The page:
Laser Physics

, Volume 22, Issue 9, pp 1439–1444

Estimation of shear wave velocity in gelatin phantoms utilizing PhS-SSOCT

Authors

  • Ravi Kiran Manapuram
    • Department of Mechanical EngineeringUniversity of Houston
  • S. Aglyamov
    • Department of Biomedical EngineeringUniversity of Texas at Austin
  • F. M. Menodiado
    • Department of Biomedical EngineeringUniversity of Houston
  • M. Mashiatulla
    • Department of Biomedical EngineeringUniversity of Houston
  • Shang Wang
    • Department of Biomedical EngineeringUniversity of Houston
  • S. A. Baranov
    • Department of Biomedical EngineeringUniversity of Houston
  • Jiasong Li
    • Department of Biomedical EngineeringUniversity of Houston
  • S. Emelianov
    • Department of Biomedical EngineeringUniversity of Texas at Austin
    • Department of Mechanical EngineeringUniversity of Houston
    • Department of Biomedical EngineeringUniversity of Houston
    • Institute of Optics and BiophotonicsSaratov State University
Laser Methods in Chemistry, Biology, and Medicine

DOI: 10.1134/S1054660X12090101

Cite this article as:
Manapuram, R.K., Aglyamov, S., Menodiado, F.M. et al. Laser Phys. (2012) 22: 1439. doi:10.1134/S1054660X12090101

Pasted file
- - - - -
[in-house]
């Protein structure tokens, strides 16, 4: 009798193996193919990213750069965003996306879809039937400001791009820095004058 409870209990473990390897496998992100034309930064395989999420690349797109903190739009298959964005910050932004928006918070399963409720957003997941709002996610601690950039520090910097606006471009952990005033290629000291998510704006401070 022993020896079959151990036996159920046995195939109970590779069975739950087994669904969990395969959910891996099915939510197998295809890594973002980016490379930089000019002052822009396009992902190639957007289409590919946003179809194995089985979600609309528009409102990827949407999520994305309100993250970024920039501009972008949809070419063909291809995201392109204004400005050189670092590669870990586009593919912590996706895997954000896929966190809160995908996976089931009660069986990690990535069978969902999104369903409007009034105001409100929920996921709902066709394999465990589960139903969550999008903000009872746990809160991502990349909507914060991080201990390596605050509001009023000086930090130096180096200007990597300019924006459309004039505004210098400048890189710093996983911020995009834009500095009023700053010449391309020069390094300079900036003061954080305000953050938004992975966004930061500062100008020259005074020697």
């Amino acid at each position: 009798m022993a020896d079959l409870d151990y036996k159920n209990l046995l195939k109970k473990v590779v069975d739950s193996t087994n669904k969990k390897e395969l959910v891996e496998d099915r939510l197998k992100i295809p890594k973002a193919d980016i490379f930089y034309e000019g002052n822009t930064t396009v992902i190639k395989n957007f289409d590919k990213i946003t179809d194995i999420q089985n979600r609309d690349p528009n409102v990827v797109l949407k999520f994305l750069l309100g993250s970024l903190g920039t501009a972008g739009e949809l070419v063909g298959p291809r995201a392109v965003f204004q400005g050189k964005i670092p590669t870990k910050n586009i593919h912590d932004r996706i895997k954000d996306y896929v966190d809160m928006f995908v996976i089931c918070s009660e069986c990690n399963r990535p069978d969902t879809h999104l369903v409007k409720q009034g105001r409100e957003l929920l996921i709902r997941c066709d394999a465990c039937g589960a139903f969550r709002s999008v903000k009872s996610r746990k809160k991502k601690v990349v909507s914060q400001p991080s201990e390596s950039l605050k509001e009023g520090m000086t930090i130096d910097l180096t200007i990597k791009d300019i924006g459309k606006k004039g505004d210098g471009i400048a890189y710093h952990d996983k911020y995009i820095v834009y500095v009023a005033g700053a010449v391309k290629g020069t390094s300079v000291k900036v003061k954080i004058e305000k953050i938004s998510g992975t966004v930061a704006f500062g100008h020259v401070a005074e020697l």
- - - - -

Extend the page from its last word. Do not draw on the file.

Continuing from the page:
Abstract

We report a method for measuring shear wave velocity in soft materials using phase stabilized swept source optical coherence tomography (PhS-SSOCT). Wave velocity was measured in phantoms with various concentrations of gelatin and therefore different stiffness. Mechanical waves of small amplitudes (∼10 μm) were induced by applying local mechanical excitation at the surface of the phantom. Using the phase-resolved method for displacement measurement described here, the wave velocity was measured at various spatially distributed points on the surface of the tissue-mimicking gelatin-based phantom. The measurements confirmed an anticipated increase in the shear wave velocity with an increase in the gelatin concentrations. Therefore, by combining the velocity measurements with previously reported measurements of the wave amplitude, viscoelastic mechanical properties of the tissue such as cornea and lens could potentially be measured.

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Copyright information

© Pleiades Publishing, Ltd. 2012